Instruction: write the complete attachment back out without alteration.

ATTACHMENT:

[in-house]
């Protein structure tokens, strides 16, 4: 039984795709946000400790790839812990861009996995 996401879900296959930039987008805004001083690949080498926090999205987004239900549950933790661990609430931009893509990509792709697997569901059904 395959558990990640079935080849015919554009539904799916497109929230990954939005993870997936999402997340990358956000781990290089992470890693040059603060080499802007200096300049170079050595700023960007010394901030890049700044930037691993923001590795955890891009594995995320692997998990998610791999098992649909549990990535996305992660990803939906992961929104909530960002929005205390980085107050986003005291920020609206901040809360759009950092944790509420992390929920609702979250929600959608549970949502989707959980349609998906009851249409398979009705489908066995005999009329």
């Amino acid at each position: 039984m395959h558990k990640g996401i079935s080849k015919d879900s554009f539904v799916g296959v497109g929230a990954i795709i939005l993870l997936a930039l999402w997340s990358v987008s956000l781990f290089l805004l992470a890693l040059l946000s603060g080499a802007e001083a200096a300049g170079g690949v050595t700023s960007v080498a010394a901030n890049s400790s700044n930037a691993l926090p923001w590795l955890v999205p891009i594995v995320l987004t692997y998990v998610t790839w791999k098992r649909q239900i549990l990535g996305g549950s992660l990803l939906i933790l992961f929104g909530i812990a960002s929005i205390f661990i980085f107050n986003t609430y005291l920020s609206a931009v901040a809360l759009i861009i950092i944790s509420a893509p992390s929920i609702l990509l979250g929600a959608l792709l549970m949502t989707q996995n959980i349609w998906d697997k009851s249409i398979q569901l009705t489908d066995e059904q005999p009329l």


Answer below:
[in-house]
């Protein structure tokens, strides 16, 4: 039984795709946000400790790839812990861009996995 996401879900296959930039987008805004001083690949080498926090999205987004239900549950933790661990609430931009893509990509792709697997569901059904 395959558990990640079935080849015919554009539904799916497109929230990954939005993870997936999402997340990358956000781990290089992470890693040059603060080499802007200096300049170079050595700023960007010394901030890049700044930037691993923001590795955890891009594995995320692997998990998610791999098992649909549990990535996305992660990803939906992961929104909530960002929005205390980085107050986003005291920020609206901040809360759009950092944790509420992390929920609702979250929600959608549970949502989707959980349609998906009851249409398979009705489908066995005999009329």
């Amino acid at each position: 039984m395959h558990k990640g996401i079935s080849k015919d879900s554009f539904v799916g296959v497109g929230a990954i795709i939005l993870l997936a930039l999402w997340s990358v987008s956000l781990f290089l805004l992470a890693l040059l946000s603060g080499a802007e001083a200096a300049g170079g690949v050595t700023s960007v080498a010394a901030n890049s400790s700044n930037a691993l926090p923001w590795l955890v999205p891009i594995v995320l987004t692997y998990v998610t790839w791999k098992r649909q239900i549990l990535g996305g549950s992660l990803l939906i933790l992961f929104g909530i812990a960002s929005i205390f661990i980085f107050n986003t609430y005291l920020s609206a931009v901040a809360l759009i861009i950092i944790s509420a893509p992390s929920i609702l990509l979250g929600a959608l792709l549970m949502t989707q996995n959980i349609w998906d697997k009851s249409i398979q569901l009705t489908d066995e059904q005999p009329l």